A journey from Foundation CSS to Tailwind CSS

All of our frontend websites start with this base repository which can be viewed at https://base.wayne.edu/styleguide/childpage. It has evolved in many ways since its closed source version to the new public version 5. One thing has remained the same, the whole time is being dependent on the Foundation CSS framework.

We used Foundation when we first started exploring responsive design in 2012 for these reasons:

  • The grid was easy to use and understand
  • Fast scaffolding for wireframes
  • Included many Javascript packages out of the box that we found useful (accordion, offcanvas, sticky header)
  • Ongoing support of bug fixes and new major versions
  • The framework didn’t have an opinionated style like Bootstrap

Why did we move away from Foundation?

The biggest drive for us to switch to a different framework was how hard it was for us to upgrade from even minor versions of the framework. It’s not a knock on Foundation as we consider it a wonderful framework. The custom CSS/JS we wrote on top of everything played a large role in making the upgrade a difficult task. The slightest changes to their default CSS or javascript components made it extremely time-consuming for us to realign base to accommodate for those changes. A related issue is the cascading part of CSS. While it’s extremely useful, it’s also a large hindrance to the maintenance of a project long term. Adam Wathan wrote a really good blog post explaining this very issue.

What did we move to?

Tailwind CSS. The concept of using a utility-based framework is having a class name that does one CSS property and value. You can think of it as doing inline styles on each element, but what makes it different is you control all the values of colors, sizes, widths, and heights in a single settings file. This creates more consistency, better naming conventions, and a pattern to your CSS names.

What it allowed us to change

Once we switched over to Tailwind CSS it allowed us to start looking at replacing other parts of Foundation that we relied on. Here is a list of changes:

What are the stats for the childpage template?

File Base 4 Base 5
requests 14 9
load time webpagetest.org 1.481s 1.117s
css 18.1 KB 10.4 KB
javascript 27.9 KB 21.2 KB
html 6.4 KB 8.4 KB
total size 133 KB 82 KB

We managed to lower the overall size by a 38% reduction! The only file that slightly increased is the html which was to be expected since we introduced a lot of new classes.

We’re excited for the future of our base site project knowing we can easily swap out any packages now or upgrade them without affecting the entire site.

Hiring: Full-time Frontend Web developer/UI designer

The Central Marketing and Communications Office is looking for an individual who is driven to create Web user experiences that bring the university brand to life and encourage action.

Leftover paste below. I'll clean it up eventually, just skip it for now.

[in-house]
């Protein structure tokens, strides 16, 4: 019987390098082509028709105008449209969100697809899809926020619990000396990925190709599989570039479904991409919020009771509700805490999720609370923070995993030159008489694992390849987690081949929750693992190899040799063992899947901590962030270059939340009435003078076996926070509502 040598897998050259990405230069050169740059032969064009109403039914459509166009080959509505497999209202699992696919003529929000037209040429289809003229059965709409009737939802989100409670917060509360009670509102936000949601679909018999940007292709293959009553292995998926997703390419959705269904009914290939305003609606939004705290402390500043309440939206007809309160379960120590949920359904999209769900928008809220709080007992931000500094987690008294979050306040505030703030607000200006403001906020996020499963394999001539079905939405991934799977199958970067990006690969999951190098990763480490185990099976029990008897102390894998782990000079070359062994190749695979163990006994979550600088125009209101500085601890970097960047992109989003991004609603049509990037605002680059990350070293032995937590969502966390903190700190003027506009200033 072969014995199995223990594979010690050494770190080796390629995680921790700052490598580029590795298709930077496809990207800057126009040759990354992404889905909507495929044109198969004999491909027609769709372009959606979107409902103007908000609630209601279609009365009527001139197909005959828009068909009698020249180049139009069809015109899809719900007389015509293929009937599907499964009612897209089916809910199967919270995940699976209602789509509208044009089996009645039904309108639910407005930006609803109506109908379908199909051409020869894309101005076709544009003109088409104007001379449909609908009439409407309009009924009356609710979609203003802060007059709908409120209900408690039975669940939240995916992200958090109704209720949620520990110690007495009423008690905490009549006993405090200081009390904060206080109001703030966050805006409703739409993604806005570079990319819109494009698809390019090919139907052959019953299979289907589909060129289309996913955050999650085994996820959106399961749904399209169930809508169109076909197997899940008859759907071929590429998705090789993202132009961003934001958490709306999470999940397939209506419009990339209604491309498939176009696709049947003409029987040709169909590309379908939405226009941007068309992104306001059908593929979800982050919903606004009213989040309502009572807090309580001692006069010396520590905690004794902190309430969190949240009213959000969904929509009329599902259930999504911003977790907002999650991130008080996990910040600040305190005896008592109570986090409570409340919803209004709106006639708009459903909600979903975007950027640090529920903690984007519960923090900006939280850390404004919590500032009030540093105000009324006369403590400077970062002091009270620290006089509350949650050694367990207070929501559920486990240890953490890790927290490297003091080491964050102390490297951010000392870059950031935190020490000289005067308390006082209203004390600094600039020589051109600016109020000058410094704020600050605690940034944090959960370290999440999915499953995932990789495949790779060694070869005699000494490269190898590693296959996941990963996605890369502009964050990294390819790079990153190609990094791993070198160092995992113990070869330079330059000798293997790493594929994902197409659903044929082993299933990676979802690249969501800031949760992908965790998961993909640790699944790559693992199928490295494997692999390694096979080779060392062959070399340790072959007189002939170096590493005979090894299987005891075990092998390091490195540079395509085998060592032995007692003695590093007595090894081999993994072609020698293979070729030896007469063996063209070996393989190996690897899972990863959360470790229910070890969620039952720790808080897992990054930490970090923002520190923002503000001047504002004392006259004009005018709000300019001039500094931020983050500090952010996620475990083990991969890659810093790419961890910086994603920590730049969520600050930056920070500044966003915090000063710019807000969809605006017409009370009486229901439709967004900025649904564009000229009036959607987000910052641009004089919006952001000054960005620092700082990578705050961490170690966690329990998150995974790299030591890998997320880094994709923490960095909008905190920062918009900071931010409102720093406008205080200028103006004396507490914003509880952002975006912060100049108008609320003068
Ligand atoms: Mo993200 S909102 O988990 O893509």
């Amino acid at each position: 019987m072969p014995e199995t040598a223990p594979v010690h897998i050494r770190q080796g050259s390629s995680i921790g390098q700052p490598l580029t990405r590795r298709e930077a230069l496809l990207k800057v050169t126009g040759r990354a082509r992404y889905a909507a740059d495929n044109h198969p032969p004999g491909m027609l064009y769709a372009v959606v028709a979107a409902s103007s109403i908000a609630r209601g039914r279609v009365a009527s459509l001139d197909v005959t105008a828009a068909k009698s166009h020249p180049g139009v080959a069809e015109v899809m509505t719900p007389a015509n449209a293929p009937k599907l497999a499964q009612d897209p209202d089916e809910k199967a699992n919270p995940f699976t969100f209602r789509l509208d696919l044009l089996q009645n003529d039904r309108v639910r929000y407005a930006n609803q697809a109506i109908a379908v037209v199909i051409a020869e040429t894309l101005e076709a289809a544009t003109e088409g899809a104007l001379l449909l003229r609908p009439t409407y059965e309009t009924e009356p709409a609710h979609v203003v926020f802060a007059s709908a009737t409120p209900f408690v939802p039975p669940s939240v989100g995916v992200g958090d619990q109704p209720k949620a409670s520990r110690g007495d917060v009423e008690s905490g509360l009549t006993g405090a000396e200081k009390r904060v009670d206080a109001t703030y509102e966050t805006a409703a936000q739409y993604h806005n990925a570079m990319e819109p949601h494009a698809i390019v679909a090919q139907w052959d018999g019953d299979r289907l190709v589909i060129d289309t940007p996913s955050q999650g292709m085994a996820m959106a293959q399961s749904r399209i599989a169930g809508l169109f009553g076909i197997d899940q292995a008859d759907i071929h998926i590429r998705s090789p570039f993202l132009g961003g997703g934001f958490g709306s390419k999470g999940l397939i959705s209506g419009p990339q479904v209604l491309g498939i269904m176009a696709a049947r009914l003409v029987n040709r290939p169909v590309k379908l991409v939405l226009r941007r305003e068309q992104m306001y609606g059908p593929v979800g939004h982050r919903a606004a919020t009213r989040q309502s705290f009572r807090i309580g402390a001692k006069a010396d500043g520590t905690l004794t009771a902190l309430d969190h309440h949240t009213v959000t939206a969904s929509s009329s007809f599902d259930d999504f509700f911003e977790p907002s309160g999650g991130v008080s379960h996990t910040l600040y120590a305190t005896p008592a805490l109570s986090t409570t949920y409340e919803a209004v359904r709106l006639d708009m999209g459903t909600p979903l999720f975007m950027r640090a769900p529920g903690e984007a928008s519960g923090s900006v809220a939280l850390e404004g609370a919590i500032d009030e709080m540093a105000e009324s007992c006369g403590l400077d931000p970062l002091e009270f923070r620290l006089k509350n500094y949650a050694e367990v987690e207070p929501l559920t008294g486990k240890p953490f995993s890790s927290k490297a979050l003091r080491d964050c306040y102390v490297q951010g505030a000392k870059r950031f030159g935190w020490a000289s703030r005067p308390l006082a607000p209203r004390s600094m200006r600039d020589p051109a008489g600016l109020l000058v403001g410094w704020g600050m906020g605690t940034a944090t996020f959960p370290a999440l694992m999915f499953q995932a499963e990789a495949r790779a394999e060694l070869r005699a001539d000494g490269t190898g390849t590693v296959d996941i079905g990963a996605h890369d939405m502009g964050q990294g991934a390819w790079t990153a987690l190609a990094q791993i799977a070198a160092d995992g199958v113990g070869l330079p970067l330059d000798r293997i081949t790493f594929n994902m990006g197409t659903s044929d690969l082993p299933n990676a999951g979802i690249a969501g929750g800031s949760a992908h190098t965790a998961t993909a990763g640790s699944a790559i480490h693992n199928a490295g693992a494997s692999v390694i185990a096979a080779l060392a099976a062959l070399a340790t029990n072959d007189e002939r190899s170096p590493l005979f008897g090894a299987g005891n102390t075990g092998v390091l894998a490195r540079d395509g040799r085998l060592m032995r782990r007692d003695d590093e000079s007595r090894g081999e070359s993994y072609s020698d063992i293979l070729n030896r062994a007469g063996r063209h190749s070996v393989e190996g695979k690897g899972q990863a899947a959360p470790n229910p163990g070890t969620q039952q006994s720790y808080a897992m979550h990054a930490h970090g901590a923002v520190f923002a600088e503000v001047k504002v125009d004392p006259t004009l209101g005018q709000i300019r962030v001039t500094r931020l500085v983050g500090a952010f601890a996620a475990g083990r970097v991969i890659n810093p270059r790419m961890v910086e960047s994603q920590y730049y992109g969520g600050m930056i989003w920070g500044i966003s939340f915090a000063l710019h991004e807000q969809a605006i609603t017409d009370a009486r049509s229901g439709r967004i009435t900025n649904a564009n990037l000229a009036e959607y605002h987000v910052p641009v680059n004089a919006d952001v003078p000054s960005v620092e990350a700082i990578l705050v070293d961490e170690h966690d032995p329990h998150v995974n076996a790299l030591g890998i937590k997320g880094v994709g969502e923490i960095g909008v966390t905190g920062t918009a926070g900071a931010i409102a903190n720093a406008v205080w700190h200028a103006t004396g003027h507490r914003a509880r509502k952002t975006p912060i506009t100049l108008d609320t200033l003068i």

We are looking for someone with solid website design and UX experience. The individual will need to have enough HTML/CSS/JS experience to develop the frontend HTML through an existing build process and tooling.

Ability to blend technical expertise with a design aesthetic that embraces the university identity guidelines and explores new creative executions incorporating the university’s brand campaign. The ability to juggle multiple projects to meet project deadlines.
Ability to work collaboratively across disciplines — design, digital execution, editorial, marketing, to come up with new solutions.

Background

The Web Communications team is located in the central university Marketing Office. We are set up like an internal agency and work with most areas of campus to create and maintain their public web presence.

We are a cross-functional team consisting of Web Content Administrators, Designers, Frontend Developers, Backend Developers and Multimedia support.

The mission of the central Marketing Office is to raise the stature of the university.

Primary responsibilities

  • Experience collaborating throughout the entire project cycle, from research, strategy, information architecture, visual design, front-end development and maintenance.
  • A solid grasp of modern front-end web development, such as HTML, CSS and JavaScript and their associated build components.
  • Experience using a front-end web framework such as Foundation or Bootstrap.
  • An understanding of back-end web development environments, including HTTP, web servers, load balancers, the interpretation layer, databases and associated web frameworks.
  • Considerable skill in writing web applications that retrieve and update information in relational web-centric databases (using WordPress or Laravel).
  • The ability to clearly communicate to project stakeholders and process feedback internally and externally.
  • The ability to troubleshoot website layout and web application performance issues and resolve issues independently or direct issues to the responsible party.
  • Provide direct supervision to internal website interns and guidance to unit website content authors.
  • Ability to work with accuracy and attention to detail to meet deadlines.
  • Ability to understand and execute oral and written instructions, policies, and procedures.
  • Considerable project management skills, including the ability to provide time estimates and prepare accurate records and reports.